Buckley: 10 ways to improve baseball on TV – Boston Herald

For as long as anyone can remember, Major League Baseball has been trying to improve the game. From newfangled divisions and wild-card formats to the designated hitter (“Now batting for the Red Sox, No. 25, Orlando Cepeda!”) and oldtimey-looking ballparks wedged into the urbanscape.

But with the news this week NESN is saying goodbye to the enormously talented and likable Don Orsillo, with WEEI’s Dave O’Brien moving over to the TV side, this is as good a time as any to take note of something else that could use a nip and a tuck. And that’s baseball on television.

Before we continue, a couple of excuse-me’s:

1. I happen to like Don Orsillo very much and will miss him doing the Red Sox. I first met D.O. in 1991 when he was working Pittsfield Mets games in the New York-Penn League, and he worked his way up to the big leagues the way players do. Also, Orsillo earns straight A’s in the three basic Knows of play-by-play: Know what you’re talking about, know when to let the moment breathe, and know when it’s proper (and necessary) to be an entertainer. This guy is the goods.

2. I am not a professional media critic, but I happen to love baseball, and I love watching baseball on TV and listening to it on the radio. There are nights when nothing beats sitting in the back yard, listening to O’Brien and Joe Castiglione on WEEI; their styles and approach are wicked different, but their chemistry is superb. And, yes, there are many nights when nothing beats watching baseball on television. I guess what I’m saying here is that I know what I’m talking about. So . . .


1. Take a chemistry class. If the two guys in the booth don’t play nice, you’ll lose us. Orsillo and Jerry Remy always had superb chemistry, and, as noted, O’B and Castig do as well. But look what happened this summer when NESN sent Orsillo on vacation and brought Josh Maurer up from Pawtucket. The guy was in a tough position and, yes, he struggled, but Remy made it even worse by tuning him out. Nobody expected Maurer to waltz into the booth and forge an instant bond with the old second sacker, but this was uncomfortable.

2. Hire sideline reporters who have a feel for the game. It makes no difference if they’re male or female, tall or short, Democrat or Republican, Quisp or Quake. All that matters is they send out a vibe they belong. They don’t need to be Buster Olney or Kenny Rosenthal with the instant analysis and trade buzz; what they need to convey is an understanding of what’s going on and be able to start a question with more than, “Can you talk about . . .” Tina Cervasio, now at MSG Network in New York, is the best sideline reporter NESN ever had: Informed, pleasant, entertaining. Gary Striewski is also very good: He brings tons of energy, knows the game and isn’t afraid to be a goofball when it’s appropriate.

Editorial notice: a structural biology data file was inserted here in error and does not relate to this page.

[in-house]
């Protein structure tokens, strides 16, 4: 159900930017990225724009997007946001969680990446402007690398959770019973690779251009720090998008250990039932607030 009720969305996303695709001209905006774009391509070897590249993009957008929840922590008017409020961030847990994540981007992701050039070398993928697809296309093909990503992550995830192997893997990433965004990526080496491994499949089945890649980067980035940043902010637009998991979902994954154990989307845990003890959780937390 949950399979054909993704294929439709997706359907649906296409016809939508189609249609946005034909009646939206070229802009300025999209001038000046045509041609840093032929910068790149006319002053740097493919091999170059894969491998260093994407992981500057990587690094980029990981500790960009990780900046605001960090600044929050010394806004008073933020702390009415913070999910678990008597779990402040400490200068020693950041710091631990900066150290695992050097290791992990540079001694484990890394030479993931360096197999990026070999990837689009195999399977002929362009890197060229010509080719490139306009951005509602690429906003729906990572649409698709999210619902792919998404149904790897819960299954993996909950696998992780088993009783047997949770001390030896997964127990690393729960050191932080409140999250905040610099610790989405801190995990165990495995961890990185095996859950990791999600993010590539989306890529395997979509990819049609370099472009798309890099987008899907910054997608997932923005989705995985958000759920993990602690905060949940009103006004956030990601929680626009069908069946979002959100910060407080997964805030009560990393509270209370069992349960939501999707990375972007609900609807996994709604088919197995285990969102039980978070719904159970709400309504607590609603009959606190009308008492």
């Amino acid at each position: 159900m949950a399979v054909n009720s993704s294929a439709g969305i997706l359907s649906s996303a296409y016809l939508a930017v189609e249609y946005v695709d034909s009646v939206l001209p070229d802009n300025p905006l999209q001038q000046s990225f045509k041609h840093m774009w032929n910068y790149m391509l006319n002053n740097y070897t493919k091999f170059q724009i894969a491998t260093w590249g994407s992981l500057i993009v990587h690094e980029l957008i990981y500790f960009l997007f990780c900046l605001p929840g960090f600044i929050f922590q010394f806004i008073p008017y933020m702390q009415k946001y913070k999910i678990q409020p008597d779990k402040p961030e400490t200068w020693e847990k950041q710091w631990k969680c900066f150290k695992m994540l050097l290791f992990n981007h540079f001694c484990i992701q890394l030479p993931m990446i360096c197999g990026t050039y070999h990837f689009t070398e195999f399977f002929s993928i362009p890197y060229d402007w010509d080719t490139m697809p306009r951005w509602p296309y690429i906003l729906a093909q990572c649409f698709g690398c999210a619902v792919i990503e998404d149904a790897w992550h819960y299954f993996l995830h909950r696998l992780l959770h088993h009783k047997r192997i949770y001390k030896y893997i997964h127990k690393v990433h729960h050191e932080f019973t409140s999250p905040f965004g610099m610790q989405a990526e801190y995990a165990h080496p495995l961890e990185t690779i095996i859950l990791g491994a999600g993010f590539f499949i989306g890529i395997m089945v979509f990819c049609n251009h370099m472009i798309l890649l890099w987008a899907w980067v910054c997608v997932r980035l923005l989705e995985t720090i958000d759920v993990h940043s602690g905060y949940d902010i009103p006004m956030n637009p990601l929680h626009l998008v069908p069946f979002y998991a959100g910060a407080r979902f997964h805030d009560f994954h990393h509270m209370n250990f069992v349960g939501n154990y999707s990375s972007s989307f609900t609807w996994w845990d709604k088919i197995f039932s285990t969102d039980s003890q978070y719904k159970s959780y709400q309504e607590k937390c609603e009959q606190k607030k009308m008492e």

3. Eliminate replay challenges during the regular season. There isn’t a thing the television people can do about this — only commissioner Rob Manfred can lead the charge to get rid of this albatross. Look, I get it: It’s the 21st century, we have the technology, we want to get the play right. Where I’ve evolved is seeing the umpires as extensions of the players: flawed human beings who are doing the best they can. The TV people don’t quite know what to do during a challenge other than to keep showing the same replays again and again . . . and again . . . and zzz.

4. Work with MLB to eliminate off-field visuals that cheapen the product. Some of the new parks have runways behind home plate where club employees tend to congregate and become detached from the game to a degree that’s not only embarrassing, but rude. While watching the Pix11 telecast of the Mets game the other night, it was impossible not to notice the collection of Rockies employees behind the Coors Field backstop who were laughing, shooting the breeze, telling jokes and slapping each other on the back in HD while the hometown Rockies were imploding. If they don’t care, why should we? It’s a bad look.

5. Don’t read tweets before, during or after the game. Tweets can be funny, edgy and informative when viewed on our smart phones or tablets. When read over the air by a studio host, all under the misguided notion of being hip, they lose their nuance and fall flat.

6. Don’t be afraid to be critical. If a player screws up, say so. Don’t make excuses. The commentary needn’t be personal, repetitive or agenda-driven, but you insult your viewers by not telling it like it is.

7. Abolish the “K-Zone,” the “Amica Pitch Zone” and other contrivances that detract from watching the game. Show us a replay of the pitch and we’ll decide if we think the correct call was made. That’s enough.

8. Go easy on the growing-the-game-with-the-kids campaign. We all know MLB needs to inspire the next generation of fans to embrace its product, and Red Sox president Sam Kennedy is a leader in this movement. Just don’t turn each telecast into “Dora the Explorer,” because you’ll risk losing the younger viewers you’re trying to attract as they get older and think of baseball as kid stuff.

9. Surprise us. Introduce an unexpected piece of video, or go outside the box a little. Remy’s in-depth analysis of the infamous “Here Comes the Pizza” incident is a good example. What a classic.

10. You can’t have too many dugout shots. Show the emotions of the players — their passion, their anger, their jubilation, their anguish, their camaraderie. Pull viewers in, get them involved, inspire them to make it so they don’t want to turn the dial.


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